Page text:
Hungary's central bank MNB is set ease its policy rate further on Monday despite recent forint volatility and an pick-up in inflation, but the easing cycle is now nearing its end and is likely to slow down going forward, London-based emerging markets analysts said prior to this year's last monetary policy meeting, due on Monday.
JP Morgan said it sees the decision “as a close call between a 25bp and 50bp cut ... our base case is for 50bp”. The MNB has been cutting steadily since July and has delivered a cumulative 300bp in easing. But the policy rate at 6.50% is still relatively high, considering that inflation is expected to sink to around 2% in the second half of next year, undershooting the central bank's medium term 3% target.
Data since the last MPC meeting “have been mixed”. November CPI inflation was a touch higher than expected but this follows four consecutive months of substantial downside surprises.
Softer-than-expected wages should also mitigate inflation risks over the medium term. On the real economy, while industrial production in October posted a strong month-on-month gain, Hungary's overall recovery continues to lag the rest of the region, JP Morgan said.
Inflation and activity figures justify another 50bp rate cut this month. However, some MPC members will likely argue for a smaller cut owing to a weaker currency, it added.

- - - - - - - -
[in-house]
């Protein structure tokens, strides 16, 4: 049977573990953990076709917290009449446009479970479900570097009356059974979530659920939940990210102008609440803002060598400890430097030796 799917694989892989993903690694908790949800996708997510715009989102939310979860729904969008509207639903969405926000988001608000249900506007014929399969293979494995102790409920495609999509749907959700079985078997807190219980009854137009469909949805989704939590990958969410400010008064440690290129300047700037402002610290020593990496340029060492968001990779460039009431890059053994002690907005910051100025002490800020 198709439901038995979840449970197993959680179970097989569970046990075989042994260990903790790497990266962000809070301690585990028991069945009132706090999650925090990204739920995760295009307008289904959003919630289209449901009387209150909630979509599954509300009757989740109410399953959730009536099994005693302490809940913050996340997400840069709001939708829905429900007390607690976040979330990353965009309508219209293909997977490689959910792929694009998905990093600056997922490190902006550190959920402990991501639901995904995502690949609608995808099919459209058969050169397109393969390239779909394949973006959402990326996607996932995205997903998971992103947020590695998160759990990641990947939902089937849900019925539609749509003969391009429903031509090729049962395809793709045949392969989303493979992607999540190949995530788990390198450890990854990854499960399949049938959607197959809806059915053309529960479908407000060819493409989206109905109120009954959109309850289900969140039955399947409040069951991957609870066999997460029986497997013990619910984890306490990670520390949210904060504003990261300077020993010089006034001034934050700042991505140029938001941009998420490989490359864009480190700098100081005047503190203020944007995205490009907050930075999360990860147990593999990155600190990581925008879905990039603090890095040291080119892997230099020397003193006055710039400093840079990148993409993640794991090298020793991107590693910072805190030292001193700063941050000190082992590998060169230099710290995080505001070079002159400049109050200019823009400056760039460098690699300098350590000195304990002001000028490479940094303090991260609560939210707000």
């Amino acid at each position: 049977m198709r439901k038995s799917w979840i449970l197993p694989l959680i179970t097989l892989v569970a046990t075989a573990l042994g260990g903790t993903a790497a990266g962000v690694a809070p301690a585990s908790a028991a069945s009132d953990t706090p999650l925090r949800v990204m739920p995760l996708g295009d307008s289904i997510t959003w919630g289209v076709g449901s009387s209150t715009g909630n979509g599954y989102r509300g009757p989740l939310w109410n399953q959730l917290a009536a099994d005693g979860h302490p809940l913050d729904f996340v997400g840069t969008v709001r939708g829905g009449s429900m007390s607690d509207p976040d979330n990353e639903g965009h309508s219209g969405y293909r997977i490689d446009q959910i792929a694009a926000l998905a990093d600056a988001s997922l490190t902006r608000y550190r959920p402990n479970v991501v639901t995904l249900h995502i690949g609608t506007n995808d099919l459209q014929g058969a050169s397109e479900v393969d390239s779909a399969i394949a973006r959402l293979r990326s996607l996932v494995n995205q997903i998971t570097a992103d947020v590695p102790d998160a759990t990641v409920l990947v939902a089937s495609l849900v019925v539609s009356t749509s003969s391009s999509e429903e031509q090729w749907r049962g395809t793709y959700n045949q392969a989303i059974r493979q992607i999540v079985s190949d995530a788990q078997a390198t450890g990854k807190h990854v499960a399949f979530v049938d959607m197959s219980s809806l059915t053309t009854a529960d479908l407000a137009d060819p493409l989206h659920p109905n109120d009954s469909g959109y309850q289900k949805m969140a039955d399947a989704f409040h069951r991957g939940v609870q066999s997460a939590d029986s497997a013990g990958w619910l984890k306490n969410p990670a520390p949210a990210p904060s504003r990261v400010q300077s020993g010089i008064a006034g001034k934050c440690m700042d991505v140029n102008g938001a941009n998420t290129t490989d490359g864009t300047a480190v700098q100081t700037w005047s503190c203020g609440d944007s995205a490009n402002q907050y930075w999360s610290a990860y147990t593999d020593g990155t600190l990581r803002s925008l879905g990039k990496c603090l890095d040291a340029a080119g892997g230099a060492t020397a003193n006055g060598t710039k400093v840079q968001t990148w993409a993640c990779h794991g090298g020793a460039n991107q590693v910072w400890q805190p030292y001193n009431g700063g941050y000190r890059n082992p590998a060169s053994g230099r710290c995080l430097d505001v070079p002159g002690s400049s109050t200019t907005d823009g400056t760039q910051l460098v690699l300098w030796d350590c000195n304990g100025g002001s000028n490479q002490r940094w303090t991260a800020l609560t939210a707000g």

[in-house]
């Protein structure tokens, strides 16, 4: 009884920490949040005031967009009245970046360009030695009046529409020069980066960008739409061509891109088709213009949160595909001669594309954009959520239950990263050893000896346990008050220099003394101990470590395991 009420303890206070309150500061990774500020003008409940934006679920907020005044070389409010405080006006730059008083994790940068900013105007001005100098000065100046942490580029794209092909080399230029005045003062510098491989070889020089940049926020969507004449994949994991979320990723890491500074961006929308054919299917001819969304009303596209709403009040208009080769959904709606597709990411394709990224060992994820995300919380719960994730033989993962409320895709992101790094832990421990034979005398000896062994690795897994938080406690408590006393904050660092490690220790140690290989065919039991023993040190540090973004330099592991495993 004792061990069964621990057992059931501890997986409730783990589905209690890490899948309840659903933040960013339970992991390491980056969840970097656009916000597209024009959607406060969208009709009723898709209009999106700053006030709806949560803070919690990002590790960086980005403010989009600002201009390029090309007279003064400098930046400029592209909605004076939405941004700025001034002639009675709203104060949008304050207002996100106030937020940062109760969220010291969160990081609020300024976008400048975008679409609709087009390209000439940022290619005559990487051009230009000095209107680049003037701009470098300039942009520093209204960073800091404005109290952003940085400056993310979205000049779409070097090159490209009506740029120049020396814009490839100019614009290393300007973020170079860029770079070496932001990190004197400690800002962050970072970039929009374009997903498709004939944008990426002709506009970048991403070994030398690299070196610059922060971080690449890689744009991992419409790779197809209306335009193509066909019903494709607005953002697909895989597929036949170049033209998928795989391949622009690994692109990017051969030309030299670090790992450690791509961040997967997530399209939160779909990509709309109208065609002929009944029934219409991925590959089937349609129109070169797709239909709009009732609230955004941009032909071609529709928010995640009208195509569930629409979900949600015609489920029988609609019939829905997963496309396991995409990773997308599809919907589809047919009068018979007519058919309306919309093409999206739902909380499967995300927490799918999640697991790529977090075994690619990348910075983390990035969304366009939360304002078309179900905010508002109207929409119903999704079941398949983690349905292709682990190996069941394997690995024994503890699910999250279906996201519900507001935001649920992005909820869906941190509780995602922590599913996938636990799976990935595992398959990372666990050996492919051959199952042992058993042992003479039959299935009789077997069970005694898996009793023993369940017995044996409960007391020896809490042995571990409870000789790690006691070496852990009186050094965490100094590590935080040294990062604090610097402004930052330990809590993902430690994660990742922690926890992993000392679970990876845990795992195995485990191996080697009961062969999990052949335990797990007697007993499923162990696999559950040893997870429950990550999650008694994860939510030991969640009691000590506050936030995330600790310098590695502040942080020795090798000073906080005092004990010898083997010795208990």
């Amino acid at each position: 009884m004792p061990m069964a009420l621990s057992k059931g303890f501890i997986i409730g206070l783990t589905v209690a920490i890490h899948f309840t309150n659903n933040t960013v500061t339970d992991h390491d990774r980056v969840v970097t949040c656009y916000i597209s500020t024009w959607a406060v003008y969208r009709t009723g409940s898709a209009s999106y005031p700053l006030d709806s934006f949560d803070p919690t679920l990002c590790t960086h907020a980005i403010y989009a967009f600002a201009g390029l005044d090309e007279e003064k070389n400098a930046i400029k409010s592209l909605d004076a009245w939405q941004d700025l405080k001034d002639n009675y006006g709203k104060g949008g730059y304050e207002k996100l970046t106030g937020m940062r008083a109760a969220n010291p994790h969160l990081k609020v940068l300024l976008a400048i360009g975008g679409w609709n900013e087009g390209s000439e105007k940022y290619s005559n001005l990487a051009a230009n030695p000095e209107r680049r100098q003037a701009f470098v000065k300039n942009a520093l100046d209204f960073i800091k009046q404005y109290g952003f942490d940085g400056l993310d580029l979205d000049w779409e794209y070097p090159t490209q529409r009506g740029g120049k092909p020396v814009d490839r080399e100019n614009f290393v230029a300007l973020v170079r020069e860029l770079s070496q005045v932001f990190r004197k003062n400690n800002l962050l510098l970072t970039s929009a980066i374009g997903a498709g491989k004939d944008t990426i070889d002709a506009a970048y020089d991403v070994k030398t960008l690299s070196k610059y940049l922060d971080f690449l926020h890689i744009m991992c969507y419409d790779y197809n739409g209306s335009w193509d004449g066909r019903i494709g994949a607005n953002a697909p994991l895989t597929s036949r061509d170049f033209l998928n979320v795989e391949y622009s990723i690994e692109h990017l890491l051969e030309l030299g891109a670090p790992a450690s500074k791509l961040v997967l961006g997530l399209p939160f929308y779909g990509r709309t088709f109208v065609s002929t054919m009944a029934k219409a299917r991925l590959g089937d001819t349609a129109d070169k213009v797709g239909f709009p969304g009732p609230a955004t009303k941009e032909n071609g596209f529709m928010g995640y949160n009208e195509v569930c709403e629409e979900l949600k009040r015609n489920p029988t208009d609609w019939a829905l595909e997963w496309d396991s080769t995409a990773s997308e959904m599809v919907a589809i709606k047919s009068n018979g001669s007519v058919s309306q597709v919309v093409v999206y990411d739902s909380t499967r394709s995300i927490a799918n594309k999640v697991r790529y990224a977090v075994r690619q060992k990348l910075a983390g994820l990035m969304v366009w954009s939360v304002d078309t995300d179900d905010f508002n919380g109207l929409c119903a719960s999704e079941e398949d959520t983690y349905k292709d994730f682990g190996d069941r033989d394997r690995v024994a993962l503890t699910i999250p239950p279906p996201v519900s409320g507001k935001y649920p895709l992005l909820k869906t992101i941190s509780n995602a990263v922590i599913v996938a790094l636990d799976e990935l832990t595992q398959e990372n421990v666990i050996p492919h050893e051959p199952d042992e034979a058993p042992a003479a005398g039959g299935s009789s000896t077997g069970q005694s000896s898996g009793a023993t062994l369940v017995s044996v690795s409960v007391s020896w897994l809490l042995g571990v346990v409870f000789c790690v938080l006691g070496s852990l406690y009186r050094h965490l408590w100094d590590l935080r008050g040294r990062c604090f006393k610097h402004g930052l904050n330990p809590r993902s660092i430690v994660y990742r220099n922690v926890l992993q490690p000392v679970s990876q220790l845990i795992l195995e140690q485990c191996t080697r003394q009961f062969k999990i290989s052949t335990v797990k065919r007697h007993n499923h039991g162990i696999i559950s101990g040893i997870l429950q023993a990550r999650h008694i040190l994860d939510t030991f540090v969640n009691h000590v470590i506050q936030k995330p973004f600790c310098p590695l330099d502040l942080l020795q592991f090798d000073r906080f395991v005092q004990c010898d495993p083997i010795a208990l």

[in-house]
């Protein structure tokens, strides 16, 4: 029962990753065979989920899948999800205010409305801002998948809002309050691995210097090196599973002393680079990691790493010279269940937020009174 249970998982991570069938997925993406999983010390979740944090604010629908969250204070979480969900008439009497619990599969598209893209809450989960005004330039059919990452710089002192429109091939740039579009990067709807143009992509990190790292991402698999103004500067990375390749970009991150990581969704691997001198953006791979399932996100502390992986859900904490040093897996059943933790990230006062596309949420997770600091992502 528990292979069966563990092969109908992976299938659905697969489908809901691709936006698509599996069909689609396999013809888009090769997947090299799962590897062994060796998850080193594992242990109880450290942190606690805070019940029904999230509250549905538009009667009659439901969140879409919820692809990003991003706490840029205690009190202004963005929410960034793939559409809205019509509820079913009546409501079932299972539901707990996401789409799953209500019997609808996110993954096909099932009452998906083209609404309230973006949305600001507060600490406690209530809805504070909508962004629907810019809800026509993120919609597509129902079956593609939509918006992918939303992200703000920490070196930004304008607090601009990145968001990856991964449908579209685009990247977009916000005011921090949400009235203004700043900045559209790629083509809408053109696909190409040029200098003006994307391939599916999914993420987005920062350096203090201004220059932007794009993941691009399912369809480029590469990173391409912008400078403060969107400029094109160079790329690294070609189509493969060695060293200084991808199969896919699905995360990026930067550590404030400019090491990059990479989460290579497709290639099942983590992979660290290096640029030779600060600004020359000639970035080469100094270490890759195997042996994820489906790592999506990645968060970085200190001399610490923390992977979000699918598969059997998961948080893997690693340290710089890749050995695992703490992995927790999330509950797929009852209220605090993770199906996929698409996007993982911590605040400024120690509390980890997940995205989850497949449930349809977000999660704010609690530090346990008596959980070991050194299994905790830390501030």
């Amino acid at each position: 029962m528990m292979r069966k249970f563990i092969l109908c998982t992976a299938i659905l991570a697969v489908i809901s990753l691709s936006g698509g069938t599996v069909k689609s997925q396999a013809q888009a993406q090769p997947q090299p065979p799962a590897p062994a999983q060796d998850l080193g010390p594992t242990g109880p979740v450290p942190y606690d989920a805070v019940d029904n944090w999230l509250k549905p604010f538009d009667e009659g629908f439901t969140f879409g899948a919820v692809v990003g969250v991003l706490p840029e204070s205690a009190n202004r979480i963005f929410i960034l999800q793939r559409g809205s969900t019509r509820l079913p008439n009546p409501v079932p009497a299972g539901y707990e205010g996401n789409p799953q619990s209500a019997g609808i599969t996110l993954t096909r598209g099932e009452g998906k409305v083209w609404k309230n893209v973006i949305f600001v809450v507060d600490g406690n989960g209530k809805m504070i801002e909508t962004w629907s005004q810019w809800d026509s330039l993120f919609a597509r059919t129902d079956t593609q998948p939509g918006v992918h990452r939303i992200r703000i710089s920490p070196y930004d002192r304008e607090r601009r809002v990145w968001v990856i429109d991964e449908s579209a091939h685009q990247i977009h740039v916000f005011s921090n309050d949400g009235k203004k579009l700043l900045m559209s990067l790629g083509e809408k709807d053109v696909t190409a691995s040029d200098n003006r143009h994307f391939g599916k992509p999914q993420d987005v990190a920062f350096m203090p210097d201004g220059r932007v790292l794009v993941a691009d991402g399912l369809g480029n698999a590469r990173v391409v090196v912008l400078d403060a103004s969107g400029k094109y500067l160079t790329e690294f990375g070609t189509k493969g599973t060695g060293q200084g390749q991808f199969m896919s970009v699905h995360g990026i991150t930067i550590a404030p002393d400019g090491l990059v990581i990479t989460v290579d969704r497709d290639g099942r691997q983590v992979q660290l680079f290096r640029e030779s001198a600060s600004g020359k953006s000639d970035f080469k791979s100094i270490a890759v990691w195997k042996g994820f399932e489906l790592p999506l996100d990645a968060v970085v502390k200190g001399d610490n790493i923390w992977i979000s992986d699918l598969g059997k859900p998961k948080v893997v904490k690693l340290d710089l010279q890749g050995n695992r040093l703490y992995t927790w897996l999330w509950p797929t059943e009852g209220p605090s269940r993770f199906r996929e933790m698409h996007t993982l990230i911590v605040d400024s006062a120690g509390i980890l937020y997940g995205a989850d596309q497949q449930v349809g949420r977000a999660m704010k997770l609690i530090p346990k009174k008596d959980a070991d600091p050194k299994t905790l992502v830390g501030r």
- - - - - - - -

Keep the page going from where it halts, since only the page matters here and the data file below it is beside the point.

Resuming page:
Goldman Sachs said its baseline scenario is for another 50bp cut, taking rates to 6%. While the pick-up in the November CPI print was above expectations, this “doesn't materially change” the outlook for inflation in the second half of 2010 when “both we and the MNB forecast CPI to drop below the 3% target%.
Given that Hungary is lagging the European recovery, there is still room to lower rates further. However, the recent financial market volatility has weighed on the forint and, as the easing cycle draws to a close, “we think the MNB will want to tone down market expectations of further cuts”.
Given that the previous meeting saw two members pushing for an aggressive 75bp move, “we think the MPC will still opt for a 50bp cut on December 21 ... but we expect the last 50bp of cuts to come in two 25bp clips”, Goldman Sachs said. (MTI – Econews)